Cahokia was settled around 650 CE during the Late Woodland period. Mound building did not begin until about 1050 CE, at the beginning of the Mississippian cultural period. The inhabitants left no written records beyond symbols on pottery, shell, copper, wood, and stone.[4]. The city's original name is unknown.




As other people have said, most of the groups were hunter-gatherers and the few that weren't such as the Maya, Inca, and the Pueblo do have significant ruins. Don't forget about the burial mounds of the Mississippi Delta or the massive wooden lodges used in the Pacific Northwest. Those were made of logs so they would not exist today, although many were hundreds of feet long.


How about this Giant precolumbian statue it rivals some of the largest stones of the old world.





And...

Let's not forget the Olmec of Central America and the Incas of South America who built their civilizations and cultures with only human blood sweat and tears.
Olmec

The great majority of scholars who specialise in Mesoamerican history, archaeology and linguistics remain unconvinced by these speculations.[34] Many are more critical and regard the promotion of such unfounded theories as a form of ethnocentric racism at the expense of indigenous Americans.[35]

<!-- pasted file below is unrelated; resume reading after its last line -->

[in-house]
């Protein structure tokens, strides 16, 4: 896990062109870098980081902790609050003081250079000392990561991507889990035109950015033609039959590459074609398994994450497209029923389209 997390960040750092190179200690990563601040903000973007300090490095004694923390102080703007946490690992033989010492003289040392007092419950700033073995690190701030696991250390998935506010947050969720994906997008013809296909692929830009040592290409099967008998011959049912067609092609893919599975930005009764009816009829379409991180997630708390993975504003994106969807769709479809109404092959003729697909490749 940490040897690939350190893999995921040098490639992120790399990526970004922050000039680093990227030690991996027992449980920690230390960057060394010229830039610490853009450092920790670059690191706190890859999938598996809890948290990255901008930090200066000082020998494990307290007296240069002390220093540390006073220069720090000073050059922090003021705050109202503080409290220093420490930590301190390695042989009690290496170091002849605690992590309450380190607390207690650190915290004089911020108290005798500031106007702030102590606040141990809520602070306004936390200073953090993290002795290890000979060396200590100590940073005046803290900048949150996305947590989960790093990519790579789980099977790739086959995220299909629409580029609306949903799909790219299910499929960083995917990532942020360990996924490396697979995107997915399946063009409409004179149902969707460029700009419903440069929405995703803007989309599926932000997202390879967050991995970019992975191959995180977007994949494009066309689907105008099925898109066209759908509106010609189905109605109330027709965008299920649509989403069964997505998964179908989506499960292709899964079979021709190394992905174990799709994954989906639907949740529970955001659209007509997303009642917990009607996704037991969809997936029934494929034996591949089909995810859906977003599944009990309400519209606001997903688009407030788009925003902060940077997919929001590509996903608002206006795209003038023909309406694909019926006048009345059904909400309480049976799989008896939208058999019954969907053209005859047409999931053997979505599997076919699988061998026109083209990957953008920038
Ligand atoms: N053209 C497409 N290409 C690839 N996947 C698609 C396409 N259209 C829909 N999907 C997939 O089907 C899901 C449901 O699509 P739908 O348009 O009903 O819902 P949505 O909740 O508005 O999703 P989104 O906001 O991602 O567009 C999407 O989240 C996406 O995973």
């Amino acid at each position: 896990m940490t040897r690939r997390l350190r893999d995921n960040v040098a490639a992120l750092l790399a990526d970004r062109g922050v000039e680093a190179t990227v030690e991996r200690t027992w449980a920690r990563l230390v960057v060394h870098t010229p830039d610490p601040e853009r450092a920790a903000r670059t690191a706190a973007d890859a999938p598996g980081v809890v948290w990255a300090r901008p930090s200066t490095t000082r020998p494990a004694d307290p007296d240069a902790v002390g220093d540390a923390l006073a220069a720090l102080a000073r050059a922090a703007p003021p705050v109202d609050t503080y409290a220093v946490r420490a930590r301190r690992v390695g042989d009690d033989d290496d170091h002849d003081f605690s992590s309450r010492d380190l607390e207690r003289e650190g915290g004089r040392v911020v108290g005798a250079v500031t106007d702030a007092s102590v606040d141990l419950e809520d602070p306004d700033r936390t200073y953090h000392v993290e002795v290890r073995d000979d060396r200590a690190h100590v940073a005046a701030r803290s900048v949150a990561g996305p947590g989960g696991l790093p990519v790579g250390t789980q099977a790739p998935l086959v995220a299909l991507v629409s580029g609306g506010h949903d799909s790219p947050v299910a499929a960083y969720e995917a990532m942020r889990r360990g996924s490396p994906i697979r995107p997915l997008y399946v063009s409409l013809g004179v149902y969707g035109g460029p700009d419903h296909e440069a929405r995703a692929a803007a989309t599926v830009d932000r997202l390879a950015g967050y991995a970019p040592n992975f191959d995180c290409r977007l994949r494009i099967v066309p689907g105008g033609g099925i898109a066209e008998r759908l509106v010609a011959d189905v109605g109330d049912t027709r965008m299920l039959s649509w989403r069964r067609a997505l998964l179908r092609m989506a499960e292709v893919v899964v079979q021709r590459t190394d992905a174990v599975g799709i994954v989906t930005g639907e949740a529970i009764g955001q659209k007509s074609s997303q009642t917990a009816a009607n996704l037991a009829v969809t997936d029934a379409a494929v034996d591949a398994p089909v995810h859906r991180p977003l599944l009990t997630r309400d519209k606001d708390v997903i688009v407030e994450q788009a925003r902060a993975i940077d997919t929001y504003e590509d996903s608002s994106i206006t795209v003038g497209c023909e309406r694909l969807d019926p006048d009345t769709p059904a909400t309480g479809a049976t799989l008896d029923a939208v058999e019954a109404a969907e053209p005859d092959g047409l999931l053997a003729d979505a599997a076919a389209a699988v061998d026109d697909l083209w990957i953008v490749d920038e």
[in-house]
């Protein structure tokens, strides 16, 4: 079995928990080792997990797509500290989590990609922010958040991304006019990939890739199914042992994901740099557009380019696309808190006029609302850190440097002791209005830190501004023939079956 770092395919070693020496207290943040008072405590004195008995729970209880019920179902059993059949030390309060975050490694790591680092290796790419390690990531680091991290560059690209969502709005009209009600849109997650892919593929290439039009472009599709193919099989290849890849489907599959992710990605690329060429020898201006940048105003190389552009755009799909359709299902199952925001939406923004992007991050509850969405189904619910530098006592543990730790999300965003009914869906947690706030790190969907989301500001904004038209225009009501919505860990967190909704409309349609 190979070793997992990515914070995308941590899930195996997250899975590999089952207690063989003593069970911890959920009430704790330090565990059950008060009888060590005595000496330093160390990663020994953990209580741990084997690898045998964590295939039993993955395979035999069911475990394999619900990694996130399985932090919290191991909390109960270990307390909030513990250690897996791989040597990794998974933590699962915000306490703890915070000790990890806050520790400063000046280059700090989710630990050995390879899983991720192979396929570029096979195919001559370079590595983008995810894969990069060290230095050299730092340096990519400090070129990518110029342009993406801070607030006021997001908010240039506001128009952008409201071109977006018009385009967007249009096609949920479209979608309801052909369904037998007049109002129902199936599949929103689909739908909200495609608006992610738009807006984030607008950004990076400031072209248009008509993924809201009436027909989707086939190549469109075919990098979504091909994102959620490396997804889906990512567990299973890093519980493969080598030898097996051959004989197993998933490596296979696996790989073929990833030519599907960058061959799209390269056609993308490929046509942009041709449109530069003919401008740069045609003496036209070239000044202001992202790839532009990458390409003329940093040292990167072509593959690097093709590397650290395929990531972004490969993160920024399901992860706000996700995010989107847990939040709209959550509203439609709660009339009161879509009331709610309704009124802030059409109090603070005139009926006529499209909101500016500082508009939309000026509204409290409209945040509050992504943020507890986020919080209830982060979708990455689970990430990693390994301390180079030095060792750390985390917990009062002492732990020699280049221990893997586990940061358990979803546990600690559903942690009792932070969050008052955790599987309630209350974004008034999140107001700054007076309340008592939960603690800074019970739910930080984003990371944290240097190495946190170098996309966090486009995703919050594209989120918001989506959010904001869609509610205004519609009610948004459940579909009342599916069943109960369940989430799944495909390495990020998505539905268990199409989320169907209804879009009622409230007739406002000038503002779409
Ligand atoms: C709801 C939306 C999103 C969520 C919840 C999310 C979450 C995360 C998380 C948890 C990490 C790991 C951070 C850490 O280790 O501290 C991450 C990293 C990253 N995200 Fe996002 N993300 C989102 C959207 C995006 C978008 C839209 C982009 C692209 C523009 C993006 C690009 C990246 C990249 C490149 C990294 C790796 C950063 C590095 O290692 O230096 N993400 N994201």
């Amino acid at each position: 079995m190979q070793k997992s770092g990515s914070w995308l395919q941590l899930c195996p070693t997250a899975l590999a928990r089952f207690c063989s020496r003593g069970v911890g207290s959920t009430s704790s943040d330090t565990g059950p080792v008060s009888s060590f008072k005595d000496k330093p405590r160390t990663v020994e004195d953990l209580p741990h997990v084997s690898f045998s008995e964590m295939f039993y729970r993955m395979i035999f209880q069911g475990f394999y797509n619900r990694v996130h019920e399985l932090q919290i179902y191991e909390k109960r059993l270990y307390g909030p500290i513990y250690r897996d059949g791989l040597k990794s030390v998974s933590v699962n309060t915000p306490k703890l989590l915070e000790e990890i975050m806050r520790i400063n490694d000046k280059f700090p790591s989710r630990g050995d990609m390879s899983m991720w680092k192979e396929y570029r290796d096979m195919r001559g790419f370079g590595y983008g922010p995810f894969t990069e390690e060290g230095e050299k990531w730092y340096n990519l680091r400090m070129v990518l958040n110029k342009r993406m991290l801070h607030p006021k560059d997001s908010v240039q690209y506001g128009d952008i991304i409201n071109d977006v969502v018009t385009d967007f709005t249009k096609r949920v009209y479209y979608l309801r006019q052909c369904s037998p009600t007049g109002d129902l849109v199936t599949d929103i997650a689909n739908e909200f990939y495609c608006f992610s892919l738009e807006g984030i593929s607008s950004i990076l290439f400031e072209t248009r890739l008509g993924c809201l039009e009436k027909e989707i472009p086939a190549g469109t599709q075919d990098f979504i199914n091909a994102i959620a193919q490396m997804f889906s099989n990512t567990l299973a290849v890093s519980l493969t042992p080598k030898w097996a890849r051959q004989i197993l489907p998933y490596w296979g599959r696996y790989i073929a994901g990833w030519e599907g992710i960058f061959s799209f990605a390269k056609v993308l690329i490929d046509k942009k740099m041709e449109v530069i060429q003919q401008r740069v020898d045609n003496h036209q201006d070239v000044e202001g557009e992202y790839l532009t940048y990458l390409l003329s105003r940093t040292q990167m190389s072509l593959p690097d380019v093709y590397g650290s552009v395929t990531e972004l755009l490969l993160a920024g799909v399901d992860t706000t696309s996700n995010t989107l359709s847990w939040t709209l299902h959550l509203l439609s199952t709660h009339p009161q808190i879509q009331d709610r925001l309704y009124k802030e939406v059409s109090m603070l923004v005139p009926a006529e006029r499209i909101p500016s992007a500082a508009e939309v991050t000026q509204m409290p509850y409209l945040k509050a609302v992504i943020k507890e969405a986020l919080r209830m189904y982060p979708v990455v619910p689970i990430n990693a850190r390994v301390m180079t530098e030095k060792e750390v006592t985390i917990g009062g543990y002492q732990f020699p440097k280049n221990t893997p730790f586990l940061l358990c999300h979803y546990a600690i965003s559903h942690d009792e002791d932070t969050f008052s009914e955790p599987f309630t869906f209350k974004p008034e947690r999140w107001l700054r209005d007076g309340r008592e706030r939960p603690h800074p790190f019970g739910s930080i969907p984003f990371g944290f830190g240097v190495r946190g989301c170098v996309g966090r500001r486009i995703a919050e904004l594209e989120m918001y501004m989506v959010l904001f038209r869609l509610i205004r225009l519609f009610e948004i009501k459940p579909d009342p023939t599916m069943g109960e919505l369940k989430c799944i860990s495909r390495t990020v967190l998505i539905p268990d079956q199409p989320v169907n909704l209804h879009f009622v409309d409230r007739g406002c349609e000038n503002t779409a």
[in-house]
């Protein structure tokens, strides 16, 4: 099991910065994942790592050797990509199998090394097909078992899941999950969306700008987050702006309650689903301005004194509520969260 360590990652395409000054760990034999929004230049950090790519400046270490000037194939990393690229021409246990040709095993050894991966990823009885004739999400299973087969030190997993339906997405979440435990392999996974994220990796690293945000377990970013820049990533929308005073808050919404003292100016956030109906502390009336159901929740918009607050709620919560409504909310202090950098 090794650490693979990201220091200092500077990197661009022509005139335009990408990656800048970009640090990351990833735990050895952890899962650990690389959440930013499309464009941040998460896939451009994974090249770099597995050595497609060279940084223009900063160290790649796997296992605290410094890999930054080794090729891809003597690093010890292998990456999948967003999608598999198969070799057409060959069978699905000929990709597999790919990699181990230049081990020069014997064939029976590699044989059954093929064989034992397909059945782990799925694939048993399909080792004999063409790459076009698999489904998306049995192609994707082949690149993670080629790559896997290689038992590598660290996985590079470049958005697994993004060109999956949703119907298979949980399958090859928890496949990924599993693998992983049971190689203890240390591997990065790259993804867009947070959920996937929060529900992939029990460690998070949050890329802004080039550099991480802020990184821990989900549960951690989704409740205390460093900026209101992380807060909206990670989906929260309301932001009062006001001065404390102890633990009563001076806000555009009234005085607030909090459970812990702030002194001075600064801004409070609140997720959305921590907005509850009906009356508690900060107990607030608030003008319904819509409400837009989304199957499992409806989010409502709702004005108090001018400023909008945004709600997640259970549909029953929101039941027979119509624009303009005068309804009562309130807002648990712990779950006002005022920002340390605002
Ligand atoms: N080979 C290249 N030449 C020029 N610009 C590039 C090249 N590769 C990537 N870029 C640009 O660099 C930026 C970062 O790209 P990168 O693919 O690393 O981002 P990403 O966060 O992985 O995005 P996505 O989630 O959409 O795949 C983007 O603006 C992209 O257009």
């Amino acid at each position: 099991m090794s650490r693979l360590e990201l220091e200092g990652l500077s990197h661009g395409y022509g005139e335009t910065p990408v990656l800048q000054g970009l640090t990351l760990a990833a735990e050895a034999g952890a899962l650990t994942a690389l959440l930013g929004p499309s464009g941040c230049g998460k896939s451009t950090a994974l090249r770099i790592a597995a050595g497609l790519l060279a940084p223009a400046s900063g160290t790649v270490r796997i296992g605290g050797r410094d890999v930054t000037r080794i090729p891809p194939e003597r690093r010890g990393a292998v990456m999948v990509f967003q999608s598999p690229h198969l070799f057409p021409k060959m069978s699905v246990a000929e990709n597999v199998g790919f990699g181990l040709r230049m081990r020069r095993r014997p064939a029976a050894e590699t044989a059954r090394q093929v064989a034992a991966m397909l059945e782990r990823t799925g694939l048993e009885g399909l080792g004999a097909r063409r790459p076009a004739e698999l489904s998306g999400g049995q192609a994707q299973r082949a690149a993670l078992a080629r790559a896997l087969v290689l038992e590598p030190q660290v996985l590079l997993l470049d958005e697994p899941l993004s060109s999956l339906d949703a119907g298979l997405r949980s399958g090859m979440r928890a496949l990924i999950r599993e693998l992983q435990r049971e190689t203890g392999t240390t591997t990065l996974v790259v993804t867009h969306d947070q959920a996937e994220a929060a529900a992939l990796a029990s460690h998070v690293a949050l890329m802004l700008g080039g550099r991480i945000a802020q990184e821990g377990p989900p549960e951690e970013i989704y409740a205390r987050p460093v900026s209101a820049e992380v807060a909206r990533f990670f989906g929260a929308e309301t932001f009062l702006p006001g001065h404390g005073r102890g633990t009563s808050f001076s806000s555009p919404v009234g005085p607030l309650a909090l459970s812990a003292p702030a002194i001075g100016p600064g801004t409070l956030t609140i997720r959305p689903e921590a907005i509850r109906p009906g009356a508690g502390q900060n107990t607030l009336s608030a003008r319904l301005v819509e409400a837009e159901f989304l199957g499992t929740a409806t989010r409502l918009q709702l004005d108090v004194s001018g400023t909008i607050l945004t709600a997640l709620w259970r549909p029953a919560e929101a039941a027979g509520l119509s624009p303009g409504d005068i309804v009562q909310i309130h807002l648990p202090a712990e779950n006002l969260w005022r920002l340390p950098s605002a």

The consensus view maintained across publications in peer-reviewed academic journals that are concerned with Mesoamerican and other pre-Columbian research is that the Olmec and their achievements arose from influences and traditions that were wholly indigenous to the region, or at least the New World, and there is no reliable material evidence to suggest otherwise.[36] They, and their neighbouring cultures with whom they had contact, developed their own characters which were founded entirely on a remarkably interlinked and ancient cultural and agricultural heritage that was locally shared, but arose quite independently of any extra-hemispheric influences.[37]




Finally, tribes in the Americas were not as focused on Astrology or the Cosmos as groups such as the Egyptians were. This limited the need for massive pyramids or structures


The worlds largest pyramid by volume is in Central America.